{Morning Basket} Spring 2017

What do you call a Morning Basket that you do in the afternoon?

We have no idea, maybe you can give us some ideas. We’ve been doing some version of Morning Baskets for years now, but it suits us better in the afternoon in this season.  We’ve tried renaming it: Afternoon Basket doesn’t have the right ring to it, Truth, Goodness, and Beauty Basket is a mouthful, The TGB confused us with The BFG, The Enrichment basket sounds like we need puffed sleeves and accents in order to participate.

I digress…

We still call it the Morning Basket.  Whatever we call it, it will forever be a staple in our days.  I adore how it has the flexibility to be “filled” with whatever I please, while still adding structure to our day.  Those are the homeschooling beauties I am after, and one of the reasons I love Charlotte Mason’s methodology.  Give me structure, but allow me the flexibility to carry it out as I please.  Not to mention, I treasure anything that brings my 3, 7, and 12 year olds together; the years are short.

While in the past we’ve covered everything from character to math puzzles to Shakespeare during this time, adding piles upon piles of books to the existing piles of books of required reading in our day, this is a season of simplicity for our family. Just because something is simple doesn’t mean it isn’t meaningful; this is my goal for our Morning Basket right now.

 

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Everything is better in a basket. *smile*

 

Here’s what we are doing for our Morning Basket this spring term!

Daily:

  • Doxology
  • Training Hearts, Teaching Minds by Starr Meade
  • Recitation
    • Psalm 91
    • “The man that hath no music in himself, nor is not moved with concord of sweet sounds, is fit for treasons, stategems, and spoils.  The motions of his spirit are dull as night, and his affections dark as Erebus.” -The Merchant of Venice, Shakespeare
    • “The quality of mercy is not strained.  It droppeth as the gentle rain from heaven upon the place beneath…  It is enthroned in the hearts of kings; it is an attribute of God himself, and earthly power doth then show likest God’s when mercy seasons justice.  Therefore, Jew, though justice be thy plea, consider this: That in the course of justice none of us should see salvation.  We do pray for mercy, and that same prayer doth teach us all to render the deeds of mercy.” – The Merchant of Venice, Shakespeare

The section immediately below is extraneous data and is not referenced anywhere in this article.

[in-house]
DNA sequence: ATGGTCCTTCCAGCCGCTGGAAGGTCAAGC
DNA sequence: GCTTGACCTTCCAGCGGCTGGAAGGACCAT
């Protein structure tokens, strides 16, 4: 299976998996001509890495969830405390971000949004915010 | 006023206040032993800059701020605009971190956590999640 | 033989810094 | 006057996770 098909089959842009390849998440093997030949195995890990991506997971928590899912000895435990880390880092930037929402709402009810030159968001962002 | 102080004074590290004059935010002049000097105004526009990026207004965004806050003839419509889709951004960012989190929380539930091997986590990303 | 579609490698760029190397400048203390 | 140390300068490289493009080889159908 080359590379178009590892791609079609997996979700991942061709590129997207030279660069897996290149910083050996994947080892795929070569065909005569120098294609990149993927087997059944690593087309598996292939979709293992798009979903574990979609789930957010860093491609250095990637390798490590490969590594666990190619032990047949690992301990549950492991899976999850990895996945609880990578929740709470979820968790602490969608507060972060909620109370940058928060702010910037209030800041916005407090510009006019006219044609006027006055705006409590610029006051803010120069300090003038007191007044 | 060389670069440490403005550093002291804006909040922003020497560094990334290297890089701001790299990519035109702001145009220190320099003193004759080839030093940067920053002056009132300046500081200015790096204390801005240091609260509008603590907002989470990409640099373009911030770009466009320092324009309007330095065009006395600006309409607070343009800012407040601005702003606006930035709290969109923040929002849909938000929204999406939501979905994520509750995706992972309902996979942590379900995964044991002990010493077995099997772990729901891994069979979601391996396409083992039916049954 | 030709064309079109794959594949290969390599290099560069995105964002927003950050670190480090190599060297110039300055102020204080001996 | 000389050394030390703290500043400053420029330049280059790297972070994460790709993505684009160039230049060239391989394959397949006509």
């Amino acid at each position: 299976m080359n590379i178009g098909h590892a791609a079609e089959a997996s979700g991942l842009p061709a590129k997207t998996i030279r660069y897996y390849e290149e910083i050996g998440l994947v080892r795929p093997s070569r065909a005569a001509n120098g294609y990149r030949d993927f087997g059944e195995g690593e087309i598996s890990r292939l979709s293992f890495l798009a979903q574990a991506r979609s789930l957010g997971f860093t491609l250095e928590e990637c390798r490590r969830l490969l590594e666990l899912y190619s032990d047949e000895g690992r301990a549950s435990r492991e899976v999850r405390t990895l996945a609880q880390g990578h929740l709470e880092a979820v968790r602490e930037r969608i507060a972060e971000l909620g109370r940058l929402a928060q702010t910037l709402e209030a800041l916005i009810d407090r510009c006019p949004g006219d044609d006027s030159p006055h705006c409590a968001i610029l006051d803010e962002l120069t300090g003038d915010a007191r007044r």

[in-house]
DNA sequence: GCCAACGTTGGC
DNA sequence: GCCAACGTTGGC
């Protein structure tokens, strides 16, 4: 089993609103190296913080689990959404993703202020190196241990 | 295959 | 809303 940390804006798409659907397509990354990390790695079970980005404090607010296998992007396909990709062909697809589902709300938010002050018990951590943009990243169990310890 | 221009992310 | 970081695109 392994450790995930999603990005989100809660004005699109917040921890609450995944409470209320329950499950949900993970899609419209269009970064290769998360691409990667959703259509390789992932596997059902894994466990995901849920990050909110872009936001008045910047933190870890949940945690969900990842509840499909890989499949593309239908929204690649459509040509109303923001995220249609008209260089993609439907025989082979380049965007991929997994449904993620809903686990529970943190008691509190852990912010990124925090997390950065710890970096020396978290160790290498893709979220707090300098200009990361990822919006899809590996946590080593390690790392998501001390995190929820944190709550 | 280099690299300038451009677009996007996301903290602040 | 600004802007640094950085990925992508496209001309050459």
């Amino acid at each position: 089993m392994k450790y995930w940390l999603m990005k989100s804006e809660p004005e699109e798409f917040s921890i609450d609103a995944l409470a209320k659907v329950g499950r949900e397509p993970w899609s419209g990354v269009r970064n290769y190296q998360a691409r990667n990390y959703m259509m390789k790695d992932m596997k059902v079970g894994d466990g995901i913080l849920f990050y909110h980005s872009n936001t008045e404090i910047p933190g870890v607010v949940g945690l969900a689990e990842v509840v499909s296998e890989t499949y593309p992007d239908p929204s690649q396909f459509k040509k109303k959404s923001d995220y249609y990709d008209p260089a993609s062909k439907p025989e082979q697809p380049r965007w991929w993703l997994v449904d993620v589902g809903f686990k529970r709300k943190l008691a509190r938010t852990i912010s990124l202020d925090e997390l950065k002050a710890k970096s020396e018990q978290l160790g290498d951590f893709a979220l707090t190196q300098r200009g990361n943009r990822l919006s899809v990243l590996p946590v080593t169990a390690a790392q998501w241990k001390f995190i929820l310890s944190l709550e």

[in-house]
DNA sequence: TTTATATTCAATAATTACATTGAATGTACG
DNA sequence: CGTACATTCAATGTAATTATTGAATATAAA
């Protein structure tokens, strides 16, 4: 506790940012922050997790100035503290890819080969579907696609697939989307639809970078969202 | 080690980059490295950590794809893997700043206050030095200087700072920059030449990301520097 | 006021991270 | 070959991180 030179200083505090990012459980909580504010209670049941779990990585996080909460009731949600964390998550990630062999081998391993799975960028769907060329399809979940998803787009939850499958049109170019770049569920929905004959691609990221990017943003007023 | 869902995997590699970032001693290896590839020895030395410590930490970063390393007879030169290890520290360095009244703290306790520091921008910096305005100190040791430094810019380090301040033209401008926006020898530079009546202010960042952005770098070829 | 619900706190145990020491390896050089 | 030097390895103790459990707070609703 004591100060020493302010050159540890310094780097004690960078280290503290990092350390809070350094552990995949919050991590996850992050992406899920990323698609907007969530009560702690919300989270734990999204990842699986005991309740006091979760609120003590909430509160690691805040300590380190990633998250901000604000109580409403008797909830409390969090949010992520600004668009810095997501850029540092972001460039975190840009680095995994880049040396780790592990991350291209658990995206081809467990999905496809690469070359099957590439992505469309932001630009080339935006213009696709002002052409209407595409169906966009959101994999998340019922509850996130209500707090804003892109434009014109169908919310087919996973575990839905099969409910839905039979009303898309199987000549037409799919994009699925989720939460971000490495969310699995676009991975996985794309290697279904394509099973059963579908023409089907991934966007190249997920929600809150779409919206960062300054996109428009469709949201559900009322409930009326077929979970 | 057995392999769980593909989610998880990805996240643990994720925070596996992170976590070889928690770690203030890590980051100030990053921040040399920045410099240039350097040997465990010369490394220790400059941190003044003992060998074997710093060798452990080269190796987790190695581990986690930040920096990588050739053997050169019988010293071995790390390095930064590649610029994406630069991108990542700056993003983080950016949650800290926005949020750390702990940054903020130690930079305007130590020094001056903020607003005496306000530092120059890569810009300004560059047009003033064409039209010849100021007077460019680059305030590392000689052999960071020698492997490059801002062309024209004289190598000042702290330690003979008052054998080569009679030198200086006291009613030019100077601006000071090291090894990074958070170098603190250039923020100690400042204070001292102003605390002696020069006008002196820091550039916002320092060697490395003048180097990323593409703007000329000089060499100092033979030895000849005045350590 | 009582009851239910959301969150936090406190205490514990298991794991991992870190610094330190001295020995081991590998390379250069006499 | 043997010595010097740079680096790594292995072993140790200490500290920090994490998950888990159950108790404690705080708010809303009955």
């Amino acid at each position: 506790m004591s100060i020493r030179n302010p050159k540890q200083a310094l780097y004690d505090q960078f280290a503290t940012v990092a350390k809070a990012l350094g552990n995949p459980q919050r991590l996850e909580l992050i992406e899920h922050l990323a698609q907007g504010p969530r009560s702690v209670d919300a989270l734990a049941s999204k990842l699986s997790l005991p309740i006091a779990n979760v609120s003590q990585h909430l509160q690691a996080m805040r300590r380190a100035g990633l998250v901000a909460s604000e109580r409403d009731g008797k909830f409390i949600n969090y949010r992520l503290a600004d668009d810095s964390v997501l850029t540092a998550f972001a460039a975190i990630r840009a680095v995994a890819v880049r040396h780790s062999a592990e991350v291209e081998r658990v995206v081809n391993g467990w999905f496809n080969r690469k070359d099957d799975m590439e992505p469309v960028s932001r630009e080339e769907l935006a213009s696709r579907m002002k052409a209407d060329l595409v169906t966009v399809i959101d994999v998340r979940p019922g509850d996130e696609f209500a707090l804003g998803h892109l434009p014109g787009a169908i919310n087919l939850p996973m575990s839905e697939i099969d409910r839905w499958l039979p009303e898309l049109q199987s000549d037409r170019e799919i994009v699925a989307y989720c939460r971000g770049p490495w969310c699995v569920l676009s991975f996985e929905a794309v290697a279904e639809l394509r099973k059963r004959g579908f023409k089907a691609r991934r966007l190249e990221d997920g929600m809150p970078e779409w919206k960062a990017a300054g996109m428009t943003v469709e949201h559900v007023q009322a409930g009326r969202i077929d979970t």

• Each child is memorizing a poem of their choice this term
  • Singing:

Weekly:

  • Artist Monday – James McNeill Whistler, following AO’s artist rotation
  • Poetry Tuesday – A Child’s Book of Poems and Carl Sandburg, corresponding to the kid’s AO schedules
  • Composer Wednesday – Carl Ditters Von Dittersdorf, following AO’s rotation
  • Nature Lore Thursday – currently enjoying Colorado Nature Almanac
  • Free Friday  – they choose what we learn about this day; it’s usually along the lines of something artistic {SP}, requiring we call ourselves Master Builders and sing “Everything is awesome” {JC}, or a little pretend play as we chase each other around with ‘tiger claws’ {MP}.

 

Simple and meaningful.

Do you have a Morning Basket?

 

 

 

 

 

 

{What We’re Reading} April

It finally happened. I have known for a while now this was coming, but I didn’t want it to end.  I was in denial.  Our littlest has quit taking naps; two and half hours of uninterrupted quiet has, quite abruptly, flown out the window.  How rude!  It has been H.A.R.D.  There is nothing quiet about our MP, or perhaps 3 year olds in general; and Momma needs quiet, or I start twitching. It’s a critical element of my survival as a human being; I don’t just wish to have a period of quiet for selfish purposes, I *need* there to be that period in our days.

I’ve spent the better portion of March training quiet time with MP, he is the resistance.  *smile*  I’m happy to report, however, as of last week he has been spending a little more than an hour in his room playing cars and reading books, semi-quietly, daily.  I will take that as a win!

After lunch, we separate for some quiet room time.  I have been playing our composer selection from Ambleside Online that I’ve collected on YouTube over the Bluetooth during quiet time and that seems to work well for us.  It keeps everyone calm, and I tell MP quiet time isn’t over until the music stops.

Now that the quiet has reinstated itself into our days, we can get back to each enjoying some reading!

 

What SP {12} is reading:

Torn by her passions, she is currently about half way through all 3 of these.  How can one continue to read ALL THE BOOKS while still finding time to enjoy art and culinary pursuits?  This is the extent of her troubles these days.

What JC {7} is reading: